Wednesday, 31 October 2012

Zombie Flight Sim

...as in back from the dead.

...as in "stoopid here did some tinkering, broke FSX and had to reinstall from scratch."

Yes I finally fell foul of the worst side effect of Tinkeritis, breaking the sim.  You see one of the first add-ons I bought was the Greek Airports Project "Rodos 2010", in order to complete my original flightsim goal of replicating the flight from Manchester to Rhodes Diagoras (one of the few times I've actually flown in so-called "real life").  The problem I ran into was that due to the length of the flight, taking off mid-afternoon from Manchester often saw me arriving (when I didn't run out of fuel!) at Diagoras after dark.  Then for some reason I found the frame rate dropping through the floor as I got onto final approach... I mean serious slide-show, 1FPS levels.   I lost at least one otherwise perfect flight that way.

So before I tried that flight again, I did some serious googling to try to find out what could be causing the catastrophic loss of framerate.  And it turns out to be a known bug with the Rodos 2010 airport.  Something in the airport's (or more likely the Rodos town) lighting causes a conflict with the FSX Acceleration pack, leading to...well the opposite of acceleration.  The developer's solution?  "Well, we only said it worked with Service Pack 2, not acceleration.  So don't install Acceleration and use SP2 instead."

Right..... Never mind the fact that Acceleration came out over five years ago BEFORE you created the Rodos scenery.... never mind that the most commonly available version of  FSX these days is the Gold box which comes with Acceleration, and any new players are likely to have gone ahead and installed it before buying your airport... the simple fact is that Acceleration represents the "final" patched version of the sim.  SP 2.5 if you like.  It's pretty outrageous for a developer to refuse to support the final patch of a product and instead insist that customers back-rev their installls.  Especially not after five years.  And they seem to be quite irate when people ask why they still haven't patched their product yet ("We said we only supported SP2!")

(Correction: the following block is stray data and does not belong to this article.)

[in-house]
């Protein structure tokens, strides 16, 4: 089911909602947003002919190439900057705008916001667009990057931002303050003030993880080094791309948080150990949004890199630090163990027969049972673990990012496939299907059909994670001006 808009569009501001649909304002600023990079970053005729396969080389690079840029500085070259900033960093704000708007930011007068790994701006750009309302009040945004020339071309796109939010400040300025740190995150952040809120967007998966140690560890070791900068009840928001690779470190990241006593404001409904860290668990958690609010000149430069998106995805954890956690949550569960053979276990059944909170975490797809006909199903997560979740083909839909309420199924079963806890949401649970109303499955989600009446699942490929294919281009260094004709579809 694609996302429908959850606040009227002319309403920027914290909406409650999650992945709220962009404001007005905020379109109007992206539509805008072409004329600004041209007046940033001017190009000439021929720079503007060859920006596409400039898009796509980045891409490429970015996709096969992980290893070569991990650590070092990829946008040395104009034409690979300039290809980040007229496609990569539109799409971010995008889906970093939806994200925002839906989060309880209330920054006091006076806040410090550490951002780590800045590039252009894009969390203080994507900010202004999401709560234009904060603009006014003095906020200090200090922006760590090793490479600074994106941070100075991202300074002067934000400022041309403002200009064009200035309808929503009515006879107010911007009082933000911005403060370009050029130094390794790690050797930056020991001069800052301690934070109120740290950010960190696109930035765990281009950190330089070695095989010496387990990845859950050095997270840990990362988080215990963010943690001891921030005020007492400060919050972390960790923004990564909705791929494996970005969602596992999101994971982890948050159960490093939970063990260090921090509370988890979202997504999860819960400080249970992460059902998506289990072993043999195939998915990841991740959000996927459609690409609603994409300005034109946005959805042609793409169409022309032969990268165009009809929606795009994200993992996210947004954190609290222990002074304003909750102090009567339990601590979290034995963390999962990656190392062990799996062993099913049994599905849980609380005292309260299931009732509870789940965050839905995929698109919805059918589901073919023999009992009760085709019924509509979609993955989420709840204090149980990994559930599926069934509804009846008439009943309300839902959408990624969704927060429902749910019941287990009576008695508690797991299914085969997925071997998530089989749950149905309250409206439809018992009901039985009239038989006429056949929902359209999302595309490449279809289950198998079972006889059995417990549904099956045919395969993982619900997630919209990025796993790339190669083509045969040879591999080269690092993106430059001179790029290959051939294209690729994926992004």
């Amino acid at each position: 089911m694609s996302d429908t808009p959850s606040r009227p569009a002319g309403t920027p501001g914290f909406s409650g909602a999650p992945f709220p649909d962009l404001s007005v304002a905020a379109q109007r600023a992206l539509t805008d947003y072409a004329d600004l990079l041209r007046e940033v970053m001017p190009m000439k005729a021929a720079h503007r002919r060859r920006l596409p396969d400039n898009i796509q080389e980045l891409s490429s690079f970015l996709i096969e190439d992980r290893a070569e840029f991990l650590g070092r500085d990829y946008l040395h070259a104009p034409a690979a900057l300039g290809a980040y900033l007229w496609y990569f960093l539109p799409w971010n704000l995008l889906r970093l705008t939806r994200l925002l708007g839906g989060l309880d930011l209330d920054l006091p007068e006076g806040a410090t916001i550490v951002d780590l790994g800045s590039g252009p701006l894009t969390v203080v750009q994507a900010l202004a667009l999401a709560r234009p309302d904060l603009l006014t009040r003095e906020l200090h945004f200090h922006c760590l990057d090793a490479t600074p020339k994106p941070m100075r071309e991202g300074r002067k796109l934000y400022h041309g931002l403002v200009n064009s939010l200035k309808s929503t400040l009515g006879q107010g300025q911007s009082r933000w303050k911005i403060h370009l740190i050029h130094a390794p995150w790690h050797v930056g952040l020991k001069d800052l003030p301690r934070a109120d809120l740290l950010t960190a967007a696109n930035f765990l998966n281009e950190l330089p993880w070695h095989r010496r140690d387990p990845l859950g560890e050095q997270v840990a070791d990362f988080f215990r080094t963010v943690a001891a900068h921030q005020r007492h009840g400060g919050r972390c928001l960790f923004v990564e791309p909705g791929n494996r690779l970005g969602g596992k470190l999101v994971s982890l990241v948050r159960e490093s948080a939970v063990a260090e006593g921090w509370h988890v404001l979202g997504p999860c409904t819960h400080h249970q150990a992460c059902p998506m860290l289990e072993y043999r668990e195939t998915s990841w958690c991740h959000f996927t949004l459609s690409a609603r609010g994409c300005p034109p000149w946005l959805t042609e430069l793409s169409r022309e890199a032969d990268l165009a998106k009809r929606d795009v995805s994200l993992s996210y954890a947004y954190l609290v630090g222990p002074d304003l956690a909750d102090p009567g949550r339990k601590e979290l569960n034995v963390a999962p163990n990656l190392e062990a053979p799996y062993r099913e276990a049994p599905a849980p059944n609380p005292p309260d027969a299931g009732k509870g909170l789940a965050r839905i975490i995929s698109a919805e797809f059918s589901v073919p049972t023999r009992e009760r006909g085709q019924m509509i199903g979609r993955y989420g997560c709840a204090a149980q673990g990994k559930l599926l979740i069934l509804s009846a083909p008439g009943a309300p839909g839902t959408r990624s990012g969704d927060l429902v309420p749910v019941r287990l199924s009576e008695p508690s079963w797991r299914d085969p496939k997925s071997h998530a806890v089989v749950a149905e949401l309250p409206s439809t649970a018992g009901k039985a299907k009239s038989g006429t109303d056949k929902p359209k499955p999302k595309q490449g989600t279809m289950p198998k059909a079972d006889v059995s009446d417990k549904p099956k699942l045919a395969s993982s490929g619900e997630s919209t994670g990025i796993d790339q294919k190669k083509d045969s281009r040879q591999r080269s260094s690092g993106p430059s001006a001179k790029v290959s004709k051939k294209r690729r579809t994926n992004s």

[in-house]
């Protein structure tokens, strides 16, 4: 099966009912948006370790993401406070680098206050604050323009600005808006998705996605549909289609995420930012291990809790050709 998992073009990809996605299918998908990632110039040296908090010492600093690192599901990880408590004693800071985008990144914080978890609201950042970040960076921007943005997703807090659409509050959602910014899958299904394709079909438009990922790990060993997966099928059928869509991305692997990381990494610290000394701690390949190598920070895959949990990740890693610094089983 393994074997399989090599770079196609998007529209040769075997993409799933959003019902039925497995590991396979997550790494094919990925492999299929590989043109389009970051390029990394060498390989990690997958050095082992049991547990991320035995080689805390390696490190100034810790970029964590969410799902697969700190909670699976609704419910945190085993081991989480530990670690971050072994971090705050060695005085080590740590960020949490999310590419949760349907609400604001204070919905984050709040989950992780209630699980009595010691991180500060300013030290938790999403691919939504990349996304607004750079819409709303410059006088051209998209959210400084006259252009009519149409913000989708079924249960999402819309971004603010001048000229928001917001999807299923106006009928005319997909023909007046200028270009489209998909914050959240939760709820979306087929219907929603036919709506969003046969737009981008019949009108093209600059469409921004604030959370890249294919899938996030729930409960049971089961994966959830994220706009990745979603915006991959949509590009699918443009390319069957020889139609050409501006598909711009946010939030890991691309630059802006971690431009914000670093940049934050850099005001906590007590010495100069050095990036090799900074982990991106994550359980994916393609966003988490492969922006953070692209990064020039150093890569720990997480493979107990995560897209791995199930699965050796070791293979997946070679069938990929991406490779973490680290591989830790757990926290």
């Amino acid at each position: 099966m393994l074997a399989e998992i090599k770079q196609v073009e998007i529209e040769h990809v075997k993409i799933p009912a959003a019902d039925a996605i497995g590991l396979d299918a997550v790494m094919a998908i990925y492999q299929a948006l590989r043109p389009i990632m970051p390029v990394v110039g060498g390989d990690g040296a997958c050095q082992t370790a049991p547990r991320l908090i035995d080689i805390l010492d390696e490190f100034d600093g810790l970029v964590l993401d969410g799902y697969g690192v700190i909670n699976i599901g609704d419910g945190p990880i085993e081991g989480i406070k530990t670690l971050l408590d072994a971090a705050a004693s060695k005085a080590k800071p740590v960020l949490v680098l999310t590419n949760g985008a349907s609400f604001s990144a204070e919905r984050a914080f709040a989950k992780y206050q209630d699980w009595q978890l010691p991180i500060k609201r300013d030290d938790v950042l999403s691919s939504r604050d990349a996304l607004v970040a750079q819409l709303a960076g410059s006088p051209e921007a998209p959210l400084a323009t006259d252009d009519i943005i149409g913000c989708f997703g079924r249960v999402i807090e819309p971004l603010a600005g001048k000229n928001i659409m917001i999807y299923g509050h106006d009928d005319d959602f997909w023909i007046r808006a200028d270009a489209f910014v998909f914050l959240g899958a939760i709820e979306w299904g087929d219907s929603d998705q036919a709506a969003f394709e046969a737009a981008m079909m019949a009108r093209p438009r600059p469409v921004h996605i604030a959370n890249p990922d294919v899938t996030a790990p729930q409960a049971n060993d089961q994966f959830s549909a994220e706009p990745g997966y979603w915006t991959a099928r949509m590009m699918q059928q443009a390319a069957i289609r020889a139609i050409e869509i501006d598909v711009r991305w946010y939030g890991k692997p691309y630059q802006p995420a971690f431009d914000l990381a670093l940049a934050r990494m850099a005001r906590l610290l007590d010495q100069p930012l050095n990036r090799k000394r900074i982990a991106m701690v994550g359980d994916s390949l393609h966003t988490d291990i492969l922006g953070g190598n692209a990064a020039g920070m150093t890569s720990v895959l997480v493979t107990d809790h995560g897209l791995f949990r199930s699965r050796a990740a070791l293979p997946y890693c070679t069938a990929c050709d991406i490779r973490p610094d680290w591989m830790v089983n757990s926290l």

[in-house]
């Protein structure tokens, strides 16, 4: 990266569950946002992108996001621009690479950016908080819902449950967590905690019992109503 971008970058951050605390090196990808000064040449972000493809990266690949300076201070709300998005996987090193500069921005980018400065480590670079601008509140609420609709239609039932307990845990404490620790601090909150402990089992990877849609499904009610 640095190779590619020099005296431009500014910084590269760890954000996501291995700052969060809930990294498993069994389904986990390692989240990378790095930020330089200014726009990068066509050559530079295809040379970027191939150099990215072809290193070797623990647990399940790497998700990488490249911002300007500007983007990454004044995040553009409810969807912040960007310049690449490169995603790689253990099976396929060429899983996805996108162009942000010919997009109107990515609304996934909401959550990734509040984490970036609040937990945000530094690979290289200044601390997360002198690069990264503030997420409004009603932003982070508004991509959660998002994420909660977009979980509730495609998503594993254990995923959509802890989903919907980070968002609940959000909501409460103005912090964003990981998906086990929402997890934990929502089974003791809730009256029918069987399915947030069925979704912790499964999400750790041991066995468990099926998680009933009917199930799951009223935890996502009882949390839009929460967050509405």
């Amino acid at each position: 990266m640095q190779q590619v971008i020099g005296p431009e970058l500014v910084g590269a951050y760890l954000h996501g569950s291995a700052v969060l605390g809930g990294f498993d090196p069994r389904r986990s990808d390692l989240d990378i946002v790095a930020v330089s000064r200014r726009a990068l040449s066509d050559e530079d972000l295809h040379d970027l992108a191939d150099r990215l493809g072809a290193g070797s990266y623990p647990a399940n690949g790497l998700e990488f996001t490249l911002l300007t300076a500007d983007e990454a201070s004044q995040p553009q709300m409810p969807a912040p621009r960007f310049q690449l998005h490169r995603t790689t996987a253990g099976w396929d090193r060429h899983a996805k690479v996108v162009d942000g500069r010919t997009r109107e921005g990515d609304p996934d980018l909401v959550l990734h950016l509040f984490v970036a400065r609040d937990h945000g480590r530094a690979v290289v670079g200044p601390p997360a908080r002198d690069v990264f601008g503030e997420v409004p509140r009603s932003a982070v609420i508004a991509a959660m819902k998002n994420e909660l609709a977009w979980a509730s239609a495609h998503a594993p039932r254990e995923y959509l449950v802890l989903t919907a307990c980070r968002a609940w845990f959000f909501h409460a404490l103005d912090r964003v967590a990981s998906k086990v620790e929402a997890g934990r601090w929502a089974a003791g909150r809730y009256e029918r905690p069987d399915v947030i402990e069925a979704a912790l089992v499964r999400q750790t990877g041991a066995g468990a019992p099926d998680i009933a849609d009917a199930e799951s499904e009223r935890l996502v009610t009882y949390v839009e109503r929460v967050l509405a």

But the GAP Rodos is a very good terrain, and the representation of Old Town and Ixia looks so much better than the freeware offerings or the other payware Rhodes (by an outfit called "Live In FSX", about whom I can find very little information or reviews).  Giving up Acceleration means giving up the air-race missions (which I don't do) and some aircraft (which I don't fly) so I decided to try uninstalling Acceleration and installing SP1 and SP2 in its place.

Fail.

Anyway I bit the bullet and did a complete re-install of FSX.  Sure enough, Rodos by night is giving me a buttery smooth 25-30fps as I fly over Old Town.  But I'm not 100% convinced that SP2 is entirely as stable as Acceleration.  And at some point I'm going to run into an aircraft that requires Acceleration not just SP2, at which point there'll be another choice to be made.

But all is not doom and gloom.  A recent household expenditure turned out a bit cheaper than I'd allocated funds for, which coincided with a company called TropicalSim offering a 40% sale on their sceneries.  This included a bundle of 32 airports, mainly in South America and The Caribbean, for what worked out at around £2.80 per airport.  I succumbed, so my payware airport collection just increased in size by 1600%